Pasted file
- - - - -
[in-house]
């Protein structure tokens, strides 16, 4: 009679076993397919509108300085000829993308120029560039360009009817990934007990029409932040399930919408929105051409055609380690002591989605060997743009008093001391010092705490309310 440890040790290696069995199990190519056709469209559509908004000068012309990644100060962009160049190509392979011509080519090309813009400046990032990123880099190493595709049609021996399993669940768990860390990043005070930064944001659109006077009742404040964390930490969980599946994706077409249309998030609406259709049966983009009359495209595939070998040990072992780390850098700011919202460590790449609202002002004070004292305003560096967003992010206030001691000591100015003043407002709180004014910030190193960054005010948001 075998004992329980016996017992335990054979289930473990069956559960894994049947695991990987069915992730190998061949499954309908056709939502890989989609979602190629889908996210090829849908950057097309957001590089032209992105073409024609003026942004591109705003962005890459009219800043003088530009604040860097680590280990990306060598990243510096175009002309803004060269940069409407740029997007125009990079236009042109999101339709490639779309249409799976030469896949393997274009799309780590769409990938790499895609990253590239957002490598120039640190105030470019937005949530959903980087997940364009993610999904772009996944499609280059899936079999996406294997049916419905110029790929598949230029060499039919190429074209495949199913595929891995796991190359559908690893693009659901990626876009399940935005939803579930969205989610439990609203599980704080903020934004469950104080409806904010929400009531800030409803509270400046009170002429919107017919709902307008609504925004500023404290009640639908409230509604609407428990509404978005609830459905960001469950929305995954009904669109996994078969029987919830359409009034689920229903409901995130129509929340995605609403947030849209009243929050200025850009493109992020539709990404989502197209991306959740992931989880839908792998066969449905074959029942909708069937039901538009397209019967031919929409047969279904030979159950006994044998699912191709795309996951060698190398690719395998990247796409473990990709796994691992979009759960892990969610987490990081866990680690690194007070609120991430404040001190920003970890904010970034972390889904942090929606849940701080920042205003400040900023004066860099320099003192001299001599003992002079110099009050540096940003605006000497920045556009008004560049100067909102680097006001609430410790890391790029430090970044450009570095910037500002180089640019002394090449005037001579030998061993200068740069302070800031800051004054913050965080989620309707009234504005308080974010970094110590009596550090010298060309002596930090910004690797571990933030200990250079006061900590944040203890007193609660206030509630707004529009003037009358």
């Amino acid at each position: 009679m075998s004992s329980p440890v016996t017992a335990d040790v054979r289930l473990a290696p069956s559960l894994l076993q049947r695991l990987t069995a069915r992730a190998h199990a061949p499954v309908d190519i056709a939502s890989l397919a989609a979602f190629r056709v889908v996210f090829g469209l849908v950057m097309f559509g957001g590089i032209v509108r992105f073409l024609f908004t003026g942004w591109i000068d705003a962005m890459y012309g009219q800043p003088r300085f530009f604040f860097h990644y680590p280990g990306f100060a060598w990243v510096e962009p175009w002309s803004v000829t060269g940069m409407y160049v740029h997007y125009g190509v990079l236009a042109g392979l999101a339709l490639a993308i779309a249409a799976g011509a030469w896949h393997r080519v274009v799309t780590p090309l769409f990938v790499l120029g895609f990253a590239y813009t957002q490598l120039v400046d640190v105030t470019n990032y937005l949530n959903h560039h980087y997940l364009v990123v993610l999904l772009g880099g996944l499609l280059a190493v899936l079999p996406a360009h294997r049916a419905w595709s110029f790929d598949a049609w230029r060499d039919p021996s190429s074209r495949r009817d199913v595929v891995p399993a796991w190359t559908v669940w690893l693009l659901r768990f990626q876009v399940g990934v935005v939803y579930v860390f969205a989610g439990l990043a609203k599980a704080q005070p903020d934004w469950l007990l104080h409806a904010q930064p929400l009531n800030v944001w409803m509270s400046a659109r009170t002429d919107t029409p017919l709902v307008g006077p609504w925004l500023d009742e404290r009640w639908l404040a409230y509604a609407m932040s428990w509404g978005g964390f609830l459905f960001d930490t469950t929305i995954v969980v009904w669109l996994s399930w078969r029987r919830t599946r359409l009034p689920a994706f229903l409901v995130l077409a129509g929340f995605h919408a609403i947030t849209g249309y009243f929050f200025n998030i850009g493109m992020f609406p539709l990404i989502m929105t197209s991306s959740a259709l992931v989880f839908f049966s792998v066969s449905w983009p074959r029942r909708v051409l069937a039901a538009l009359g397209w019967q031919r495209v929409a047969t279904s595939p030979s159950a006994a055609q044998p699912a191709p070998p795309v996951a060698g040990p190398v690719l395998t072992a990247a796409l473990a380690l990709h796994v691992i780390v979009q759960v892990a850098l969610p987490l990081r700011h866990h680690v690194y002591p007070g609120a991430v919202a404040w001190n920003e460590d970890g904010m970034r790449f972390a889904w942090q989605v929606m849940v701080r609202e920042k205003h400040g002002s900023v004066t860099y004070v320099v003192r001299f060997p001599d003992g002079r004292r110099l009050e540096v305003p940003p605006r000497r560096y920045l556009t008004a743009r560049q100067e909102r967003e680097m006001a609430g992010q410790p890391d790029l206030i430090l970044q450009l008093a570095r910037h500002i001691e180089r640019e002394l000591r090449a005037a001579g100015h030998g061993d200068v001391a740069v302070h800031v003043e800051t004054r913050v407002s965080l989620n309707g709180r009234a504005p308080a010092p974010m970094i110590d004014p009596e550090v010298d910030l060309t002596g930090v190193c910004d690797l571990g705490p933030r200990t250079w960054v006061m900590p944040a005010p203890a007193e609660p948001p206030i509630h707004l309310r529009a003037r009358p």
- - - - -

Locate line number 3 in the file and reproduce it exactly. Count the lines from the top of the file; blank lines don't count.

């Amino acid at each position: 009679m075998s004992s329980p440890v016996t017992a335990d040790v054979r289930l473990a290696p069956s559960l894994l076993q049947r695991l990987t069995a069915r992730a190998h199990a061949p499954v309908d190519i056709a939502s890989l397919a989609a979602f190629r056709v889908v996210f090829g469209l849908v950057m097309f559509g957001g590089i032209v509108r992105f073409l024609f908004t003026g942004w591109i000068d705003a962005m890459y012309g009219q800043p003088r300085f530009f604040f860097h990644y680590p280990g990306f100060a060598w990243v510096e962009p175009w002309s803004v000829t060269g940069m409407y160049v740029h997007y125009g190509v990079l236009a042109g392979l999101a339709l490639a993308i779309a249409a799976g011509a030469w896949h393997r080519v274009v799309t780590p090309l769409f990938v790499l120029g895609f990253a590239y813009t957002q490598l120039v400046d640190v105030t470019n990032y937005l949530n959903h560039h980087y997940l364009v990123v993610l999904l772009g880099g996944l499609l280059a190493v899936l079999p996406a360009h294997r049916a419905w595709s110029f790929d598949a049609w230029r060499d039919p021996s190429s074209r495949r009817d199913v595929v891995p399993a796991w190359t559908v669940w690893l693009l659901r768990f990626q876009v399940g990934v935005v939803y579930v860390f969205a989610g439990l990043a609203k599980a704080q005070p903020d934004w469950l007990l104080h409806a904010q930064p929400l009531n800030v944001w409803m509270s400046a659109r009170t002429d919107t029409p017919l709902v307008g006077p609504w925004l500023d009742e404290r009640w639908l404040a409230y509604a609407m932040s428990w509404g978005g964390f609830l459905f960001d930490t469950t929305i995954v969980v009904w669109l996994s399930w078969r029987r919830t599946r359409l009034p689920a994706f229903l409901v995130l077409a129509g929340f995605h919408a609403i947030t849209g249309y009243f929050f200025n998030i850009g493109m992020f609406p539709l990404i989502m929105t197209s991306s959740a259709l992931v989880f839908f049966s792998v066969s449905w983009p074959r029942r909708v051409l069937a039901a538009l009359g397209w019967q031919r495209v929409a047969t279904s595939p030979s159950a006994a055609q044998p699912a191709p070998p795309v996951a060698g040990p190398v690719l395998t072992a990247a796409l473990a380690l990709h796994v691992i780390v979009q759960v892990a850098l969610p987490l990081r700011h866990h680690v690194y002591p007070g609120a991430v919202a404040w001190n920003e460590d970890g904010m970034r790449f972390a889904w942090q989605v929606m849940v701080r609202e920042k205003h400040g002002s900023v004066t860099y004070v320099v003192r001299f060997p001599d003992g002079r004292r110099l009050e540096v305003p940003p605006r000497r560096y920045l556009t008004a743009r560049q100067e909102r967003e680097m006001a609430g992010q410790p890391d790029l206030i430090l970044q450009l008093a570095r910037h500002i001691e180089r640019e002394l000591r090449a005037a001579g100015h030998g061993d200068v001391a740069v302070h800031v003043e800051t004054r913050v407002s965080l989620n309707g709180r009234a504005p308080a010092p974010m970094i110590d004014p009596e550090v010298d910030l060309t002596g930090v190193c910004d690797l571990g705490p933030r200990t250079w960054v006061m900590p944040a005010p203890a007193e609660p948001p206030i509630h707004l309310r529009a003037r009358p």